Prison conditions overall were harsh and remained below international standards.
Physical Conditions: As of 2012 there were approximately 430 inmates in the prison system, including 23 women and 37 juveniles. The Tafaigata men’s prison, the country’s most crowded, had 23 cells of various sizes, including eight century-old concrete cells that measured approximately 30 feet by 30 feet and held 26 to 30 inmates each. Authorities made only basic provisions for food, water (including potable water), and sanitation. Cell lighting and ventilation remained poor. Lights remained on from dusk until 9 p.m. Each cell had one toilet and one shower facility shared communally.
The separate Tafaigata women’s prison had five cells that were approximately 15 feet by nine feet, and each held four to six inmates. There was also a separate holding cell for female inmates awaiting trial and a security cell. Physical conditions, including ventilation and sanitation, generally were better in the women’s prison than in the men’s prison.
Authorities housed juveniles (under 21 years of age) at the Olomanu Juvenile Center, where physical conditions generally were better than in adult facilities. Authorities housed the 37 juveniles in three separate buildings, and they lived as a community in a 300-acre compound.
Police held overnight detainees in two cells at police headquarters in Apia and one cell at Tuasivi. The cells had good lighting, sanitation, and ventilation.
Information on prison deaths was not available.
Administration: Police kept prisoner files on sentencing and parole. Courts regularly used community service hours and suspended sentences as alternatives to incarceration for nonviolent offenders.
The law mandates the Office of the Ombudsman receive and investigate complaints of prisoners and detainees on problems of inhuman overcrowding, status and circumstances of juvenile offenders, and improvement of pretrial detention, bail, and recordkeeping procedures. Prisoners also could lodge complaints with the police department’s PSU. The ombudsman continued an investigation begun in 2012 of allegations of police abuse of prisoners.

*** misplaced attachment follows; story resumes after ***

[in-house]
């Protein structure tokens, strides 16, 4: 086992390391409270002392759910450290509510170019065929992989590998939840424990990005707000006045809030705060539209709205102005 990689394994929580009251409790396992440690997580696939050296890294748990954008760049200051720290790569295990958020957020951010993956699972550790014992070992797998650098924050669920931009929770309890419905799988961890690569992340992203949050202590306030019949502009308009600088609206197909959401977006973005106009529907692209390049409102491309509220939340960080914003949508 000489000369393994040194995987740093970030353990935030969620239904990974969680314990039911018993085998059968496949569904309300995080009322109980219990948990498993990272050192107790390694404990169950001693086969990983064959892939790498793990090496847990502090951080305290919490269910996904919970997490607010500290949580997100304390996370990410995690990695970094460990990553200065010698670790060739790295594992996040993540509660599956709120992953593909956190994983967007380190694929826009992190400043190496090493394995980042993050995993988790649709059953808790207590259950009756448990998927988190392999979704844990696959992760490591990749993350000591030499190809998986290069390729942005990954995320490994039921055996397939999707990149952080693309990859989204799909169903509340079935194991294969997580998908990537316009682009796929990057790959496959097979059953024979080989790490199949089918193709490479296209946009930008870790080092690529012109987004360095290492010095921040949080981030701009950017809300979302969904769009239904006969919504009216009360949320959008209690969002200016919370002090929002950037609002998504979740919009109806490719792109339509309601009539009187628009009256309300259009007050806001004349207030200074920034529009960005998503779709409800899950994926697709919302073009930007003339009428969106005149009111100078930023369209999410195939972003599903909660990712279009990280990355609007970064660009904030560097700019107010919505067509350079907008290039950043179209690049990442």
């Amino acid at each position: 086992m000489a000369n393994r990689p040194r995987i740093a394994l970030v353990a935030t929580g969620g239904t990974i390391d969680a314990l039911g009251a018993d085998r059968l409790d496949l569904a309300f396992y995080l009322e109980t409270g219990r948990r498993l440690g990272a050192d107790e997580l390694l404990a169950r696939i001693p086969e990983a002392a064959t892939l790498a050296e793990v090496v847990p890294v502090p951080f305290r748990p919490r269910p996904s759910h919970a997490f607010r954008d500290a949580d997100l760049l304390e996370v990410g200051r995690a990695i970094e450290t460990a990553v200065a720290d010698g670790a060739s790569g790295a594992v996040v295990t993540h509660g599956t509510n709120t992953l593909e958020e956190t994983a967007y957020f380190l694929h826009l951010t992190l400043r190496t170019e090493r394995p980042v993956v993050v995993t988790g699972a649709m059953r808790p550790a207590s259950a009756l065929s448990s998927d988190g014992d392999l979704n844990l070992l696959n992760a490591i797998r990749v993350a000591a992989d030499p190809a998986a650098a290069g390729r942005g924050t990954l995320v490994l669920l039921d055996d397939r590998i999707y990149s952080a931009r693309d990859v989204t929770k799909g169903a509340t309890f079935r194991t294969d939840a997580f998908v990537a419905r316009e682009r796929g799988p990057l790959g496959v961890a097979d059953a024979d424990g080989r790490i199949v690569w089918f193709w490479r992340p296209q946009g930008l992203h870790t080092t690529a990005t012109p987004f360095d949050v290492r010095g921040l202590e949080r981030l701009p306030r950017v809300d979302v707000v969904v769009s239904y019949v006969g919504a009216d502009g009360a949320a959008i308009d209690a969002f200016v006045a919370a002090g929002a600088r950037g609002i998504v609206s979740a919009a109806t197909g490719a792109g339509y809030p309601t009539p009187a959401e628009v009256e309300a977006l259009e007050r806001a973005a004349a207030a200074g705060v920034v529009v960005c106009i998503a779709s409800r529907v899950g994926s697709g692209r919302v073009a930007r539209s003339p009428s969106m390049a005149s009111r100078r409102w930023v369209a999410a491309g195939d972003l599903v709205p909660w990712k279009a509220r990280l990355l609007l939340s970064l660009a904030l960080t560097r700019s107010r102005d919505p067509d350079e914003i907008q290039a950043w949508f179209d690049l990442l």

Officials permitted prisoners escorted hospital visits for medical checks as necessary. A room at police headquarters served as a medical clinic, but no doctor or nurse was assigned to the facility.
Regulations require prisoners at all facilities, including the juvenile facility, to do manual labor approximately 40 hours per week. Prisoners generally performed agricultural work and cooked food for inmates and prison staff.
The government permitted family members and church representatives to visit prisons weekly, often on Sundays when families could bring food and clothing.
Authorities permitted prisoners and detainees religious observance and allowed them to submit complaints to judicial authorities and request investigation of alleged inhuman conditions. Authorities investigated such allegations and documented the results in a publicly accessible manner. Generally, the government investigated and monitored prison and detention center conditions.
Independent Monitoring: The government permitted monitoring visits by independent human rights observers, including the Red Cross and diplomatic missions.